Professor Elman’s holistic approach was devoted to showing how the Bavli could be read critically as a source of intellectual and cultural history. He simultaneously accepted the serious challenges inherent in analyzing a vast compendium, compiled and redacted over the course of hundreds of years, while rejecting the idea that this compels us toward extreme skepticism. He had utmost respect for the work and skill that had gone into creating, transmitting, and interpreting the Talmudic corpus over two millennia, so he was confident that by using the tools of modern critical Talmud study it was possible to trace developments across generations, expose differences between regions and schools of thought, and even between the approaches of individual sages to law and communal policy. This is exemplified by his sustained interest in Rava. Through Professor Elman’s work, we now have a picture of Rava that is neither a legendary hero of aggadic lore, nor a supposed kernel of truth derived from those tales, but a fleshed-out, cosmopolitan thinker and revolutionary jurist whose influence can be detected throughout the redacted layers of the Bavli.
One of the last articles he worked on, which I am now in the process of editing, reflects the scope of his interests as well as his ability to integrate different areas of scholarship. Drawing from recent studies as well as his own research, he points to parallel developments in Qumran, early Rabbinic, and Zoroastrian law, demonstrating that each system evinces a move toward greater abstraction and conceptualization, including quantification, analogical reasoning, and second-order interpretation. As always, he constructs a broad picture that might not otherwise have come into focus. Going over some of his last writings brings home how much more he could have done and how much we will not get to see.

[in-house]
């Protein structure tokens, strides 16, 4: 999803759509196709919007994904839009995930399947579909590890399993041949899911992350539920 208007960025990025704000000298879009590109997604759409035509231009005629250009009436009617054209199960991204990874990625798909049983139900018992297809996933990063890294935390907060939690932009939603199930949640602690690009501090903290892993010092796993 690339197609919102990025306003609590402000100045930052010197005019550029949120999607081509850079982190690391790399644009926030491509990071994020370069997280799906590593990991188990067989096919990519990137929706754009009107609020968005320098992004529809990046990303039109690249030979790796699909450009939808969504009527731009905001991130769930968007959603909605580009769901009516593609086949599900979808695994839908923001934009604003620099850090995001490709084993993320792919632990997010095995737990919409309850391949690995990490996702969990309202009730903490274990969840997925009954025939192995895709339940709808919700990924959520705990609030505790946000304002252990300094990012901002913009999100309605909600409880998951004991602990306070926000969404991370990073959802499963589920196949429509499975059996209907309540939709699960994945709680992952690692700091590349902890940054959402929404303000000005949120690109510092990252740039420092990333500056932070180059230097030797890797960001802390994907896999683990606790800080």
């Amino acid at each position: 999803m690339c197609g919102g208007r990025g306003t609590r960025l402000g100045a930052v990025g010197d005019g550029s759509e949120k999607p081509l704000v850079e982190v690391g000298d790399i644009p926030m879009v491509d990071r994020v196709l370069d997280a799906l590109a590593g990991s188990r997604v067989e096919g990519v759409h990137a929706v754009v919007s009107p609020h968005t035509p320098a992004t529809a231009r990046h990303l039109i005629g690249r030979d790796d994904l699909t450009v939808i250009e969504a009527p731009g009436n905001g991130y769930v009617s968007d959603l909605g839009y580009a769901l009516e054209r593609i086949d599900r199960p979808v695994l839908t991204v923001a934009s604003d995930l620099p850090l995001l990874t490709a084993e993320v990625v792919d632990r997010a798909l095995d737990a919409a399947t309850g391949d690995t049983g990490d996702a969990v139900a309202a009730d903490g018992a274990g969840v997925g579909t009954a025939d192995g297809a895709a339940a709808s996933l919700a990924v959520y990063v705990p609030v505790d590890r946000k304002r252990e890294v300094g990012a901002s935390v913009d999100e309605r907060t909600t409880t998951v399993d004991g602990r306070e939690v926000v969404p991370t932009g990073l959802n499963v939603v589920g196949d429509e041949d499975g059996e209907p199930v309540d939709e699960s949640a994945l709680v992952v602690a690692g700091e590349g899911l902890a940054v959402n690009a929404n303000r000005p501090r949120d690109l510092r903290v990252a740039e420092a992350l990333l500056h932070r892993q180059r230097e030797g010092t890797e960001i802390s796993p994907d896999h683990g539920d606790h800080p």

Professor Elman wrote extensively about the final sugya of Mo’ed Katan, which reflects the Babylonian Rabbis’ concern with theodicy, the seeming arbitrariness of life, and their fear of death, topics that he, unfortunately, perhaps understood better than most. But it is the concluding words of the masekhet (29a) that suit him best. For someone who never stopped studying, writing, and expanding his horizons; someone who, to our great benefit, even in the most difficult times, did not rest, the teaching of R. Hiyya Bar Ashi in the name of Rav is most fitting:
Rav Hiyya bar Ashi said that Rav said: Torah scholars have no rest, even in the World to Come, as it is stated: “They go from strength to strength, they will appear before God in Zion” (Psalms 84:8).
May his memory be a blessing and an inspiration to us all.